For years the telcos have hidden behind the fact that these rates are in a tariff, meaning that they are not negotiable for other carriers. But at the same time, the telcos routinely drop rates significantly when selling special access circuits in a competitive market. The high special access rates apply only to those small carriers and businesses who are too small to negotiate or who do not operate in a competitive part of the network. It’s definitely time for these rates to be brought in line with today’s costs, which are a small fraction of what the telcos are charging. It would not be shocking for the FCC to determine that special access rates are 70% to 90% too high, particularly when you consider that most of the network and electronics that support them have been fully depreciated for years.

How Fast is Your Data Traffic Growing?

exponential-growth-graph-1I saw a quote recently from Jeff Finkelstein, the chief of the networks at Cox Communications, who said that the data demand on his networks was growing at 53% per year. I would hope that the managers of most large networks can cite their growth statistics.

There has been a metric in the industry that residential data usage has been doubling about every three years. This metric has roughly held true since the early dial-up days. Year after year people download more than they have the year before.

But it’s easy for us to lose sight that the bandwidth that people and businesses use for getting to the web is only a piece of the bandwidth usage on an ISP network. There are two other big uses of the networks that are growing faster than Web usage. We are seeing the first real growth in traffic from the Internet of Things, but the fastest growing contributor to web traffic right now is machine-to-machine (M2M) traffic.

M2M is when devices talk to each other. One example would be programs that automatically back up things to the cloud. PCs and cellphones now routinely send data to and from the cloud without any specific action by the user. The proliferation of storing data and using programs in the cloud has exploded the M2M usage.

The expected increase in M2M traffic is staggering as more and more things move into the cloud. In 2015 so far the average M2M traffic worldwide is about 50 terabytes per month. By 2018 that is expected to grow to over 900 terabytes per month. And while IoT traffic is relatively small right now, it is starting to grow rapidly as well.

Finkelstein says that the only way for his company to keep up with this fast growth is through the use of software defined networks (SDN). Cox uses SDN today to identify segments of traffic to route everything as efficiently as possible. He says that the company can isolate things like children’s traffic from parent’s traffic from business traffic and route each differently.

Just a few years ago there was a proliferation of peering arrangements established at companies like Cox. They created direct peering connections with companies like Google. But peering is getting more complicated and the goal for a large company is to peer with the major clouds – the Google cloud, the Amazon cloud, the Microsoft cloud etc. And that is where SDN comes into play to help route traffic as efficiently as possible to save on transport costs and to cut down on latency.

What this means for the small ISP is that the rate of growth of overall data traffic is accelerating. The 53% annual growth number would have seemed like an unbelievable number five years ago. For anybody not preparing properly the effects of that level of exponential growth can catch up to any network in a hurry. If Cox’s 53% growth is sustained they will have 5.5 times more traffic five years from now than they have today.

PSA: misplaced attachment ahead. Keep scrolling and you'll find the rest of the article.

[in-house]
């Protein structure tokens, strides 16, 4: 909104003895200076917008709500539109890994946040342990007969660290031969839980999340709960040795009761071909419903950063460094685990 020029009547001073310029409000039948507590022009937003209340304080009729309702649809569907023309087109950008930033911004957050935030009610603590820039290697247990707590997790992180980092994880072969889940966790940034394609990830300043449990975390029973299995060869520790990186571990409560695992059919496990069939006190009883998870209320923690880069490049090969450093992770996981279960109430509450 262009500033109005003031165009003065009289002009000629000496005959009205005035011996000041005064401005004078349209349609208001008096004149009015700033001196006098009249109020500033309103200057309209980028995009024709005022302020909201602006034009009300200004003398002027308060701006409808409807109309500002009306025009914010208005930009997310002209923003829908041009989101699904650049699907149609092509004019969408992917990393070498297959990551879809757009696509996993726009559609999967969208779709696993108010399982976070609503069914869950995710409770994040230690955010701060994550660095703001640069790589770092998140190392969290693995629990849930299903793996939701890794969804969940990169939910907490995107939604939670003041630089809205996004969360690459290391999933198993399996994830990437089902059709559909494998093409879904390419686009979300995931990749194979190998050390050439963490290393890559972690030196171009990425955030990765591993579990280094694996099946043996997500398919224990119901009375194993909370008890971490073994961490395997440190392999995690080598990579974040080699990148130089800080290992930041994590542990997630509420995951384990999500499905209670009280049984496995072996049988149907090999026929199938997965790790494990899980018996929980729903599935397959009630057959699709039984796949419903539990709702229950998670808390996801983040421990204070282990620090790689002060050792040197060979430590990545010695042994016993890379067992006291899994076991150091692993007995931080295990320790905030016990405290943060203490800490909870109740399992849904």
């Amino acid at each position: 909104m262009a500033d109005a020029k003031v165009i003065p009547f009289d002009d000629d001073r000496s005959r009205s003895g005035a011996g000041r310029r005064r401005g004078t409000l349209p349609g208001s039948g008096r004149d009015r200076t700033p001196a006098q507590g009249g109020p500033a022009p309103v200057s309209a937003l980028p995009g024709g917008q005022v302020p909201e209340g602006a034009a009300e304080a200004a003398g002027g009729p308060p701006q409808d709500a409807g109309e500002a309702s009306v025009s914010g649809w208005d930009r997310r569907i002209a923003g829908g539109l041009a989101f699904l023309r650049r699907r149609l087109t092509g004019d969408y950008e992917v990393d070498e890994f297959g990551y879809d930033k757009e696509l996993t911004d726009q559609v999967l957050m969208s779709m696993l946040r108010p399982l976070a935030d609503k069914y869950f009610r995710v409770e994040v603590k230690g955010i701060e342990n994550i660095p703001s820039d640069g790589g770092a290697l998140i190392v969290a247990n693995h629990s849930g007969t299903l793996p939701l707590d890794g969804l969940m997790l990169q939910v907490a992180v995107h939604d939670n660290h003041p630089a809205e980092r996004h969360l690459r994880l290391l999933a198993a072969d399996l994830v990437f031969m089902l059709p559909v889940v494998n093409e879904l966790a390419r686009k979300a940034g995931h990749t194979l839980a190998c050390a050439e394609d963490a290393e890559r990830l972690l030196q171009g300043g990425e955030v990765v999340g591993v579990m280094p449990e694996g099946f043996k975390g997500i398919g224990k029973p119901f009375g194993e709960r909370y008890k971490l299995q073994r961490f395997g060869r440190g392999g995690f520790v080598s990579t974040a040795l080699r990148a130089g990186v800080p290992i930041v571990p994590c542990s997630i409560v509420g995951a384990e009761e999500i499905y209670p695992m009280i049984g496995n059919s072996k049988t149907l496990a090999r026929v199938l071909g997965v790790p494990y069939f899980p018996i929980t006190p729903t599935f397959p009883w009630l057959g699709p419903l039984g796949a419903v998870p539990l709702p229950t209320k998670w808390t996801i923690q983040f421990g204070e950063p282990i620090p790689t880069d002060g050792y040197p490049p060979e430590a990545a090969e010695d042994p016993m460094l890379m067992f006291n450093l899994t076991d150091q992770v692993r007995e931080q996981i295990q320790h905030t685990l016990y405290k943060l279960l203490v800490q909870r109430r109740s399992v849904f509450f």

I don’t know how many network operators are planning ahead for that kind of growth. Certainly every network is seeing growth even if it’s not at quite the speed Cox is seeing. Traffic on rural networks is probably not growing quite as quickly as the Cox network, but it is still growing rapidly.

The major issue for most network owners will be to keep an eye on the various choke points in your network to understand where more data is going to cause you problems in the near future. Choke points can exist at many different places in the network from the backbone data pipes down to neighborhood nodes. And keeping all parts of your network  ahead of demand is going to require capital spending to upgrade electronics.

 

 

Companies Choose Sides on Surveillance Legislation

eyeballThere is a battle brewing on Capitol Hill over the future of data security and surveillance. The proposed law is called Cisa (Cybersecurity Information Sharing Act). A summary of the bill is here.

A lot of the large tech companies like Apple, Amazon, Google, Microsoft, Dell, Netflix, Oracle, Twitter, Yahoo, and Wikipedia have come out against the proposed law. But on the other side, in favor of the legislation, are a few tech companies and the large carriers such as AT&T, Verizon, Comcast, Cisco, HP, and Intel.

In a nutshell, the legislation replaces the former NSA surveillance program with a program under the Department of Homeland Security. While a significant portion of the bill is aimed at creating a national cybersecurity policy, the legislation also allows for government surveillance of phone and data records very similar to what has been collected by the NSA. Interestingly, the Department of Homeland Security is not in favor of the bill and says that it sweeps away privacy protections.

One thing is clear through many polls: American citizens don’t like the idea of being spied on by the government. It’s an issue that polls consistently across political, religious, and age differences. And so, to a large degree, the tech companies against this surveillance are voicing what they hear from their customers. And not unexpectedly, many of the companies in favor of the legislation are those that profit significantly by handling the government surveillance work.